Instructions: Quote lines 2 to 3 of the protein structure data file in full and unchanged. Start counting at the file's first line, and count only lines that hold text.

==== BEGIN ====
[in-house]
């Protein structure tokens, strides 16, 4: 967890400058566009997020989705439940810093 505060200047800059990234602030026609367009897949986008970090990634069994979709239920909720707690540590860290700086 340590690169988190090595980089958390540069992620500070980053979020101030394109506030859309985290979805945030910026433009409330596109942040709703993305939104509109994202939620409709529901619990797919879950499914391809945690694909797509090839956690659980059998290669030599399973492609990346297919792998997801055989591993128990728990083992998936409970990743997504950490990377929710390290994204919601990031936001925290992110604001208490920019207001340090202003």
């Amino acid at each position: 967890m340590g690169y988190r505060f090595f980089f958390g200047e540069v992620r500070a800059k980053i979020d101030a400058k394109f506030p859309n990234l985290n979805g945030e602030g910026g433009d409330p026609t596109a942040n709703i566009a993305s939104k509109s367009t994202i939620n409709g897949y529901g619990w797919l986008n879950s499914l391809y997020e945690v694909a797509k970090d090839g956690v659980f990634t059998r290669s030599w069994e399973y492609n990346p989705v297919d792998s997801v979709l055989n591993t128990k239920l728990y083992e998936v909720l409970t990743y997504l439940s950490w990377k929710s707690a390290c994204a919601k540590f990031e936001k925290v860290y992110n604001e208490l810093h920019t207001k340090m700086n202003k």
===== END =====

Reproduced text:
């Protein structure tokens, strides 16, 4: 967890400058566009997020989705439940810093 505060200047800059990234602030026609367009897949986008970090990634069994979709239920909720707690540590860290700086 340590690169988190090595980089958390540069992620500070980053979020101030394109506030859309985290979805945030910026433009409330596109942040709703993305939104509109994202939620409709529901619990797919879950499914391809945690694909797509090839956690659980059998290669030599399973492609990346297919792998997801055989591993128990728990083992998936409970990743997504950490990377929710390290994204919601990031936001925290992110604001208490920019207001340090202003």
């Amino acid at each position: 967890m340590g690169y988190r505060f090595f980089f958390g200047e540069v992620r500070a800059k980053i979020d101030a400058k394109f506030p859309n990234l985290n979805g945030e602030g910026g433009d409330p026609t596109a942040n709703i566009a993305s939104k509109s367009t994202i939620n409709g897949y529901g619990w797919l986008n879950s499914l391809y997020e945690v694909a797509k970090d090839g956690v659980f990634t059998r290669s030599w069994e399973y492609n990346p989705v297919d792998s997801v979709l055989n591993t128990k239920l728990y083992e998936v909720l409970t990743y997504l439940s950490w990377k929710s707690a390290c994204a919601k540590f990031e936001k925290v860290y992110n604001e208490l810093h920019t207001k340090m700086n202003k």